A mystery story that also weaves in Appalachian folktales and humor. Hard to get into at first, but develops into a good read.
Loved this first in a series.........if you love a great mystery, mountain living and folklore you will love this book!
This is the first book about Fever Devlin, son of the Georgia Appalachians who went off to school and came home and finds himself solving mysteries. Good read.
The Devil's Hearth has many well drawn characters and absolutely beautiful descriptions of the scenery. He makes you want to get to know these people better. The mystery kept me interested. The story was well crafted and intriguing. I'll definitely read more in this series.
First in the Fever Develin series. Pretty good.
Dr. Fever Devilin, a folklore specialist, has left his university position to go back home: the Appalachian mountains of Georgia. He doesn't even make it in the door before finding a corpse on the front porch of his cabin - a corpse that looks disturbingly like him. His old friends seem to know a lot more about what's going on than he does which very much disturbs Devilin, who is now feeling like an outsider. But with the help of a sheriff's deputy (one of the old friends) and a university colleague, he uncovers plenty of old secrets including some shockers about himself.
The beginning cracked me up. Here's Devilin and his friend Skidmore, the deputy, standing there staring at the corpse when there's a gunshot and one of the windows shatters. Do they yelp and hit the ground? Do they scramble for cover? No, they make a couple comments in loud voices about the shooter, and wander over behind the squad car. Because, as Devilin explains, the folks around there are good enough shots that if anyone wanted to kill them, they'd be dead already, so no point in getting upset.
Plenty of interesting characters in this story, even if a few of them seem like Deliverance stereotypes. I especially liked the woodworker and Skidmore. Very good sense of place in this novel, you get a good feel for the mountains and the community. I had a harder time getting into Devilin's head but I suspect that is deliberate on the part of the author, he is supposed to be somewhat of a closed book. Looks like there are a few more in this series, but this one stands alone quite nicely.
I expected more from this book that I got from reading it. I think a lot of this book is setting up the series and characters. I didn't really care about the characters very much. Nothing in it jumped out at me. I liked the setting, makes you want to take a road trip to Georgia.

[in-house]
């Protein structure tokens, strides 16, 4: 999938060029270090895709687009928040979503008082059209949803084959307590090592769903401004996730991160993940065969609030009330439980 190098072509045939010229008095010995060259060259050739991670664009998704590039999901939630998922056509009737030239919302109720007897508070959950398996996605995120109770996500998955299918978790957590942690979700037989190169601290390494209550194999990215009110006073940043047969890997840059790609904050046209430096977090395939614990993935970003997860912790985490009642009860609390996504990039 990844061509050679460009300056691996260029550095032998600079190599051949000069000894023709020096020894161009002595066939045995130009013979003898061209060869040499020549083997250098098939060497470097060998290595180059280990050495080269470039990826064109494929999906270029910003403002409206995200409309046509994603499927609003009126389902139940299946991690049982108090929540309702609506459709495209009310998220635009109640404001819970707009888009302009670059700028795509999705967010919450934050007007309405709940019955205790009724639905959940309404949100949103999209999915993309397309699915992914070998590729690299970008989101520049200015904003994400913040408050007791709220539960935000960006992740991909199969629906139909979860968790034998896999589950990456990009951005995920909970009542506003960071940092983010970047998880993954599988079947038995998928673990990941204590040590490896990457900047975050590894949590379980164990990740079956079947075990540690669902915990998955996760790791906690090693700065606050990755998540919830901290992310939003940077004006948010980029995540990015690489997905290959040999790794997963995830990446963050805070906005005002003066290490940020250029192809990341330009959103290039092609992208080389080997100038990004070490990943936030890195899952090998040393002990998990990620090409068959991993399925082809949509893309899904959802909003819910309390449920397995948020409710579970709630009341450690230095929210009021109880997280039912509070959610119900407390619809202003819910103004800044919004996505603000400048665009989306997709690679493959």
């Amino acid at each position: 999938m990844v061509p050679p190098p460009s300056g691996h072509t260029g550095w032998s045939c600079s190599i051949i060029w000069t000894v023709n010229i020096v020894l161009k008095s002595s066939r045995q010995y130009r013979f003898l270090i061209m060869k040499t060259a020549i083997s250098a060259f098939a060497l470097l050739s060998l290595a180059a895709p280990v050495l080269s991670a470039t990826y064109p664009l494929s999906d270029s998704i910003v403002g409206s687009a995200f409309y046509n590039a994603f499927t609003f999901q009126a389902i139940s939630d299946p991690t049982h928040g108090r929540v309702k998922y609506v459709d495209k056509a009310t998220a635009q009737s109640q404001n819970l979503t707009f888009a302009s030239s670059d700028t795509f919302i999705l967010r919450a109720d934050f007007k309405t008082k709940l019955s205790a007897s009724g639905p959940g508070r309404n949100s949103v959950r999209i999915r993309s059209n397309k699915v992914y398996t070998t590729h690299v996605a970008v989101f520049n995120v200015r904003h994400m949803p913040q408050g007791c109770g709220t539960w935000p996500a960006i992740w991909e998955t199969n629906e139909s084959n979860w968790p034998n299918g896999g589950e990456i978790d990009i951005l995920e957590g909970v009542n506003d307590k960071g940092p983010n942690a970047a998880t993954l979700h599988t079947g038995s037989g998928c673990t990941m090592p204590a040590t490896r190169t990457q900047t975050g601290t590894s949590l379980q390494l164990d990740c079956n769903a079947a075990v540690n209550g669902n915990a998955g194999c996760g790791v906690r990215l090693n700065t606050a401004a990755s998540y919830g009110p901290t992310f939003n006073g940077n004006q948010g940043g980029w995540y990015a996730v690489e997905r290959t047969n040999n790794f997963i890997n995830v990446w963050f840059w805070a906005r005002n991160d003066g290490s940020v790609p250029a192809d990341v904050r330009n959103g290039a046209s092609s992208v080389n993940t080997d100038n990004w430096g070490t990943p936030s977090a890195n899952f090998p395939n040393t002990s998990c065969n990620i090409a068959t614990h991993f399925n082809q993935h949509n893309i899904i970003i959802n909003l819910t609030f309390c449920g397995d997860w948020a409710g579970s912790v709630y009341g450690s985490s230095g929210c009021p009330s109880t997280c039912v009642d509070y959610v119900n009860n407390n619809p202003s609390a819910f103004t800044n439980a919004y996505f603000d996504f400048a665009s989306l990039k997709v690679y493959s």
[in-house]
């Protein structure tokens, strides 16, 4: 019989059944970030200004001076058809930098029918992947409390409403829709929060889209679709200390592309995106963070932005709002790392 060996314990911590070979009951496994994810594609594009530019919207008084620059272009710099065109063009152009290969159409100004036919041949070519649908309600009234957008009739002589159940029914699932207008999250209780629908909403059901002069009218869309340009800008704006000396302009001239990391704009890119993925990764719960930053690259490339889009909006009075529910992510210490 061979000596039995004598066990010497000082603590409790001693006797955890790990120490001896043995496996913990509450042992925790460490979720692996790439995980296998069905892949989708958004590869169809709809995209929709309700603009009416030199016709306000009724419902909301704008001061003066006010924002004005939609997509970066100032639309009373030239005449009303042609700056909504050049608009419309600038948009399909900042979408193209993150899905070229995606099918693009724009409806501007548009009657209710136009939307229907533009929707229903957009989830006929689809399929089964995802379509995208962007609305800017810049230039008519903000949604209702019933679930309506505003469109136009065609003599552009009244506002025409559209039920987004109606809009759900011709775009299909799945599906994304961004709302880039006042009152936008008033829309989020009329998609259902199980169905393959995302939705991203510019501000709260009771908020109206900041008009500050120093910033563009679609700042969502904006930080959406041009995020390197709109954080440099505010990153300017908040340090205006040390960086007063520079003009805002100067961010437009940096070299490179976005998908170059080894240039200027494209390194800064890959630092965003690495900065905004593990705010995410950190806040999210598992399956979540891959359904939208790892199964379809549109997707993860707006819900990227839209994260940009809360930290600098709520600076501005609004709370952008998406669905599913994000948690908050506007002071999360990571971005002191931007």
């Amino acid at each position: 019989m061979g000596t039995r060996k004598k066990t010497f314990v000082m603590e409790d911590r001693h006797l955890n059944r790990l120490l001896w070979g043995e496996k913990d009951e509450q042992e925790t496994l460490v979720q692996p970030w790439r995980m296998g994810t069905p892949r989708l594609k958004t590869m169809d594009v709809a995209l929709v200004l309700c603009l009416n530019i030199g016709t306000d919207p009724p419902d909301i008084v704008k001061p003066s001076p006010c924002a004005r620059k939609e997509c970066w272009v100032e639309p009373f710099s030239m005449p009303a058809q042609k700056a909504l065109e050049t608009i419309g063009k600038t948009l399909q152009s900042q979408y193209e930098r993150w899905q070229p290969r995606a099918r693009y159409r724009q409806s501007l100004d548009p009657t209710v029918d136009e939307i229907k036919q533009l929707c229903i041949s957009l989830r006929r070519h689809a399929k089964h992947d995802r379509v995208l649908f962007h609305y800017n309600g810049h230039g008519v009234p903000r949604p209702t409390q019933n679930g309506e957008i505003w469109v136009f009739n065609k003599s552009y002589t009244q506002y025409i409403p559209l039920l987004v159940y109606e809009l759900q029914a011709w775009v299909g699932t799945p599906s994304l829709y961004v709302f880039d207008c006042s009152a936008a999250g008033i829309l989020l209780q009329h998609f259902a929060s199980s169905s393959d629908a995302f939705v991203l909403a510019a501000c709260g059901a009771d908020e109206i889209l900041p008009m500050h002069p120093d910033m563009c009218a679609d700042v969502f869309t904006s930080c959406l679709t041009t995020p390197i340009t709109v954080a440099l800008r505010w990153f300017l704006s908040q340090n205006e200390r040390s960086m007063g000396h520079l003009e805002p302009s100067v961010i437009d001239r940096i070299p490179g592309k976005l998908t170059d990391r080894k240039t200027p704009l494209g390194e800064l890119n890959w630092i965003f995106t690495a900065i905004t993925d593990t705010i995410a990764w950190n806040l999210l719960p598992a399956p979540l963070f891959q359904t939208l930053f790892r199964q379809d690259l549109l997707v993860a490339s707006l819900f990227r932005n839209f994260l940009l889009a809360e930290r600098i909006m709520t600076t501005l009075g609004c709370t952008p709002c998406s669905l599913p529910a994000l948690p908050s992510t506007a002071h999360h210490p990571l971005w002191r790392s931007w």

Fever Devlin leaves his job to return to his home in the Appalachians. His arrival is greeted with the discovery of a body on the porch of the family cabin--which turns our to be the half brother he never new existed.
"It takes the brutal murder of an old wood-carver to expose the festering secrets of this mountain community where the dead tell no tales---and a killer plots to ensure Fever Devlin joins their eternal silence."
Shamus finalist DePoy (Easy) provides a delightful fireside feast in his sixth whodunit, set in the Georgia Appalachians. Upset with the closing of his folklore section in Burrison University's English department, Dr. "Fever" Devilin decides to spend his next few years writing and coming to grips with the ghosts of his past at the old family cabin up on Blue Mountain. But ghosts seem determined to start and end his journey. Childhood chum Skidmore Needle, now a local deputy, discovers a dead body at the cabin only minutes before Fever's arrival. The corpse turns out to be that of Fever's hitherto unknown half-brother and a messenger from their not-so-dearly departed mother. The cast of characters could've come out of Deliverance, from the dimwit Deveroe brothers to Fever's total city-slicker colleague and friend, Dr. Winton Andrews. A threesome of old men play music, drink 'shine and keep secrets, but Fever is determined to pry some answers from those who may have information about his half-brother's murder. The Devil's Hearth, an eerie outcropping, haunts the mountain and sets the book's tone, and Fever's old flame Lucinda adds some spark. DePoy combines a good mystery with a generous helping of history and legend.
Didn't get very far before I realized I didn't like anything about this story--so back to trading it off!